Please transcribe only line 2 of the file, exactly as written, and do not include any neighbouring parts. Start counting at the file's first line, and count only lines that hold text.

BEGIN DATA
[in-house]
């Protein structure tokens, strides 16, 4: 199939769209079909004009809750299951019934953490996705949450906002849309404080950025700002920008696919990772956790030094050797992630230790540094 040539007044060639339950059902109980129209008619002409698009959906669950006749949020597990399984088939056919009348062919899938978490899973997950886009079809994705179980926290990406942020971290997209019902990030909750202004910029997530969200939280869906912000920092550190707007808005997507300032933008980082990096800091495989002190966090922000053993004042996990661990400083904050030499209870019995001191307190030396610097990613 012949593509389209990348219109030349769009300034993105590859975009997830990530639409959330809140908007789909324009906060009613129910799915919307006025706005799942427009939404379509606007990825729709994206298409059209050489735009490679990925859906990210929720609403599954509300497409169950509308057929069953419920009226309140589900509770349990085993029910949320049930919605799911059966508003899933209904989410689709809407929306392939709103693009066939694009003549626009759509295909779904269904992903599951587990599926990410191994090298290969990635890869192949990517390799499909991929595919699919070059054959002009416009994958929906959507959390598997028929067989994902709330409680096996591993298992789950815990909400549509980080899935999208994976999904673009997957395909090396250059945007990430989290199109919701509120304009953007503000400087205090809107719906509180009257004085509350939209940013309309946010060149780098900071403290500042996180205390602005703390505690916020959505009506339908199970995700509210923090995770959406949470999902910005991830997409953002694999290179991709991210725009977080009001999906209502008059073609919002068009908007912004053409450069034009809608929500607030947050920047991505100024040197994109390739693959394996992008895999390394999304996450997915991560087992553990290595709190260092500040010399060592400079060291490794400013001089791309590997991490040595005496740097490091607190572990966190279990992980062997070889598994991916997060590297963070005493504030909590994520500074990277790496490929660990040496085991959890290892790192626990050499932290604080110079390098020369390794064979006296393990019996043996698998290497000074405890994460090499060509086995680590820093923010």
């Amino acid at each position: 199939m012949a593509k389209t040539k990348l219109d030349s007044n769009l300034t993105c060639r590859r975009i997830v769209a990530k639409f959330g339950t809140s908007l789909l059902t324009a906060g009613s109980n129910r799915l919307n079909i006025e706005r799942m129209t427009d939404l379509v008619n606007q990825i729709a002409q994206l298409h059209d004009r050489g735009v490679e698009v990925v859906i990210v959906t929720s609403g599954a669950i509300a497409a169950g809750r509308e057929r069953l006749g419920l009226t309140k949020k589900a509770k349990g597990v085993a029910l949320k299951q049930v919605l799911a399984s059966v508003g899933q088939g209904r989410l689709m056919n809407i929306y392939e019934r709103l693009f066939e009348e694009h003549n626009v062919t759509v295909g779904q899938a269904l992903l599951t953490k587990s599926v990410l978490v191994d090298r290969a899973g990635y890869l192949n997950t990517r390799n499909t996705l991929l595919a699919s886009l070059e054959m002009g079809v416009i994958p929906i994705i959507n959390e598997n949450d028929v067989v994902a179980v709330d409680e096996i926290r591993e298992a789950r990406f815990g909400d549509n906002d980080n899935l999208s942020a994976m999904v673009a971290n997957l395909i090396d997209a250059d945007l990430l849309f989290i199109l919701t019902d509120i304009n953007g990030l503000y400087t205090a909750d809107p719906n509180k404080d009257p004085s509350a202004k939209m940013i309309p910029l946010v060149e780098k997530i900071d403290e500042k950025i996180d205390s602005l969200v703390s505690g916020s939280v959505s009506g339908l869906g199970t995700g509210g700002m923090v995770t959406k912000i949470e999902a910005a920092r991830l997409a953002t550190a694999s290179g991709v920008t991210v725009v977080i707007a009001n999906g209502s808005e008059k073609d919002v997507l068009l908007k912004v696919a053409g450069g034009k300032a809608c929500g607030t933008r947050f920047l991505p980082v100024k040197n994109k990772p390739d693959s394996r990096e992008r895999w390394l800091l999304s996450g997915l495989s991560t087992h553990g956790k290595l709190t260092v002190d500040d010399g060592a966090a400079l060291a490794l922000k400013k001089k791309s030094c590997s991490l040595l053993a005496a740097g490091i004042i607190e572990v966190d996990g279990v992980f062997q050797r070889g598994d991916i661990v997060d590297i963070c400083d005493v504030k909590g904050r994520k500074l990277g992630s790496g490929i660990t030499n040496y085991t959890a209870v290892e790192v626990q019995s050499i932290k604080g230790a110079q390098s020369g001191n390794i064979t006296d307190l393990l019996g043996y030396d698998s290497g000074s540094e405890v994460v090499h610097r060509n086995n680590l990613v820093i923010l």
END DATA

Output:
């Protein structure tokens, strides 16, 4: 199939769209079909004009809750299951019934953490996705949450906002849309404080950025700002920008696919990772956790030094050797992630230790540094 040539007044060639339950059902109980129209008619002409698009959906669950006749949020597990399984088939056919009348062919899938978490899973997950886009079809994705179980926290990406942020971290997209019902990030909750202004910029997530969200939280869906912000920092550190707007808005997507300032933008980082990096800091495989002190966090922000053993004042996990661990400083904050030499209870019995001191307190030396610097990613 012949593509389209990348219109030349769009300034993105590859975009997830990530639409959330809140908007789909324009906060009613129910799915919307006025706005799942427009939404379509606007990825729709994206298409059209050489735009490679990925859906990210929720609403599954509300497409169950509308057929069953419920009226309140589900509770349990085993029910949320049930919605799911059966508003899933209904989410689709809407929306392939709103693009066939694009003549626009759509295909779904269904992903599951587990599926990410191994090298290969990635890869192949990517390799499909991929595919699919070059054959002009416009994958929906959507959390598997028929067989994902709330409680096996591993298992789950815990909400549509980080899935999208994976999904673009997957395909090396250059945007990430989290199109919701509120304009953007503000400087205090809107719906509180009257004085509350939209940013309309946010060149780098900071403290500042996180205390602005703390505690916020959505009506339908199970995700509210923090995770959406949470999902910005991830997409953002694999290179991709991210725009977080009001999906209502008059073609919002068009908007912004053409450069034009809608929500607030947050920047991505100024040197994109390739693959394996992008895999390394999304996450997915991560087992553990290595709190260092500040010399060592400079060291490794400013001089791309590997991490040595005496740097490091607190572990966190279990992980062997070889598994991916997060590297963070005493504030909590994520500074990277790496490929660990040496085991959890290892790192626990050499932290604080110079390098020369390794064979006296393990019996043996698998290497000074405890994460090499060509086995680590820093923010």